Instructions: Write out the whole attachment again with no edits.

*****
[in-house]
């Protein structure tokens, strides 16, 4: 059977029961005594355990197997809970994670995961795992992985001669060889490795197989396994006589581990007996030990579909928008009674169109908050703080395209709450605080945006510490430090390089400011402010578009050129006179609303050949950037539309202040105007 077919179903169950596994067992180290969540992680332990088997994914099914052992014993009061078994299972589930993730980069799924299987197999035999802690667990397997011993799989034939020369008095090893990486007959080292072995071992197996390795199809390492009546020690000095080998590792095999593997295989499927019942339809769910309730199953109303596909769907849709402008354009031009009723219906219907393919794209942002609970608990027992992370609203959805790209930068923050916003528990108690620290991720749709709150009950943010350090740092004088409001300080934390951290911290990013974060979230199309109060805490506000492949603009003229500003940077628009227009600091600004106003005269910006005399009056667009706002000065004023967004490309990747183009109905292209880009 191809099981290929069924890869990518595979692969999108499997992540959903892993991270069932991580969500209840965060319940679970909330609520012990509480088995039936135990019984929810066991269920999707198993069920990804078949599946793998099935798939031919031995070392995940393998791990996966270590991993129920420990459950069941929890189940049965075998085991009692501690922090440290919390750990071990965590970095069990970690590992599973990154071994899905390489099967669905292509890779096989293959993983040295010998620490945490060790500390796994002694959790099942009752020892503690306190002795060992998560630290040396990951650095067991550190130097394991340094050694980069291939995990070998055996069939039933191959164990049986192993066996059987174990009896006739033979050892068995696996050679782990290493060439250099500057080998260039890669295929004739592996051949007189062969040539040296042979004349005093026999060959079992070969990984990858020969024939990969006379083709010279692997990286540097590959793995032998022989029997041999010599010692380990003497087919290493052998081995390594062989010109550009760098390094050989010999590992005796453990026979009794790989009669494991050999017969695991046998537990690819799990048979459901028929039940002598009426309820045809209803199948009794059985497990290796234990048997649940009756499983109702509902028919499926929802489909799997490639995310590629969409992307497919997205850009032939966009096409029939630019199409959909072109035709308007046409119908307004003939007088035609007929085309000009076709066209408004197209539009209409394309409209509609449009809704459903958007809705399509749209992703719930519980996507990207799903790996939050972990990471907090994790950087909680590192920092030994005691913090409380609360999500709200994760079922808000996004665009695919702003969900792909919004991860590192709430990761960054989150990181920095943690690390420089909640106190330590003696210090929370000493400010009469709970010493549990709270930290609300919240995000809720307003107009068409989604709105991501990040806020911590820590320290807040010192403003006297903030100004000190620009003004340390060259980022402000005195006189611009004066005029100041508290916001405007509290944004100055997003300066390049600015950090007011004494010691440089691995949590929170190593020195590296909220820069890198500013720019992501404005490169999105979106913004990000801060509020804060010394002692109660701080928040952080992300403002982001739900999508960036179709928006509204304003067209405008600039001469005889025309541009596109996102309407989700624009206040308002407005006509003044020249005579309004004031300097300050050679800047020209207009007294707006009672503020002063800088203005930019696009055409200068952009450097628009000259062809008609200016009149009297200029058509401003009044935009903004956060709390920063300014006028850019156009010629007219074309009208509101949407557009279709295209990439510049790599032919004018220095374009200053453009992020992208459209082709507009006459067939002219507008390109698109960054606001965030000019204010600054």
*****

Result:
[in-house]
């Protein structure tokens, strides 16, 4: 059977029961005594355990197997809970994670995961795992992985001669060889490795197989396994006589581990007996030990579909928008009674169109908050703080395209709450605080945006510490430090390089400011402010578009050129006179609303050949950037539309202040105007 077919179903169950596994067992180290969540992680332990088997994914099914052992014993009061078994299972589930993730980069799924299987197999035999802690667990397997011993799989034939020369008095090893990486007959080292072995071992197996390795199809390492009546020690000095080998590792095999593997295989499927019942339809769910309730199953109303596909769907849709402008354009031009009723219906219907393919794209942002609970608990027992992370609203959805790209930068923050916003528990108690620290991720749709709150009950943010350090740092004088409001300080934390951290911290990013974060979230199309109060805490506000492949603009003229500003940077628009227009600091600004106003005269910006005399009056667009706002000065004023967004490309990747183009109905292209880009 191809099981290929069924890869990518595979692969999108499997992540959903892993991270069932991580969500209840965060319940679970909330609520012990509480088995039936135990019984929810066991269920999707198993069920990804078949599946793998099935798939031919031995070392995940393998791990996966270590991993129920420990459950069941929890189940049965075998085991009692501690922090440290919390750990071990965590970095069990970690590992599973990154071994899905390489099967669905292509890779096989293959993983040295010998620490945490060790500390796994002694959790099942009752020892503690306190002795060992998560630290040396990951650095067991550190130097394991340094050694980069291939995990070998055996069939039933191959164990049986192993066996059987174990009896006739033979050892068995696996050679782990290493060439250099500057080998260039890669295929004739592996051949007189062969040539040296042979004349005093026999060959079992070969990984990858020969024939990969006379083709010279692997990286540097590959793995032998022989029997041999010599010692380990003497087919290493052998081995390594062989010109550009760098390094050989010999590992005796453990026979009794790989009669494991050999017969695991046998537990690819799990048979459901028929039940002598009426309820045809209803199948009794059985497990290796234990048997649940009756499983109702509902028919499926929802489909799997490639995310590629969409992307497919997205850009032939966009096409029939630019199409959909072109035709308007046409119908307004003939007088035609007929085309000009076709066209408004197209539009209409394309409209509609449009809704459903958007809705399509749209992703719930519980996507990207799903790996939050972990990471907090994790950087909680590192920092030994005691913090409380609360999500709200994760079922808000996004665009695919702003969900792909919004991860590192709430990761960054989150990181920095943690690390420089909640106190330590003696210090929370000493400010009469709970010493549990709270930290609300919240995000809720307003107009068409989604709105991501990040806020911590820590320290807040010192403003006297903030100004000190620009003004340390060259980022402000005195006189611009004066005029100041508290916001405007509290944004100055997003300066390049600015950090007011004494010691440089691995949590929170190593020195590296909220820069890198500013720019992501404005490169999105979106913004990000801060509020804060010394002692109660701080928040952080992300403002982001739900999508960036179709928006509204304003067209405008600039001469005889025309541009596109996102309407989700624009206040308002407005006509003044020249005579309004004031300097300050050679800047020209207009007294707006009672503020002063800088203005930019696009055409200068952009450097628009000259062809008609200016009149009297200029058509401003009044935009903004956060709390920063300014006028850019156009010629007219074309009208509101949407557009279709295209990439510049790599032919004018220095374009200053453009992020992208459209082709507009006459067939002219507008390109698109960054606001965030000019204010600054």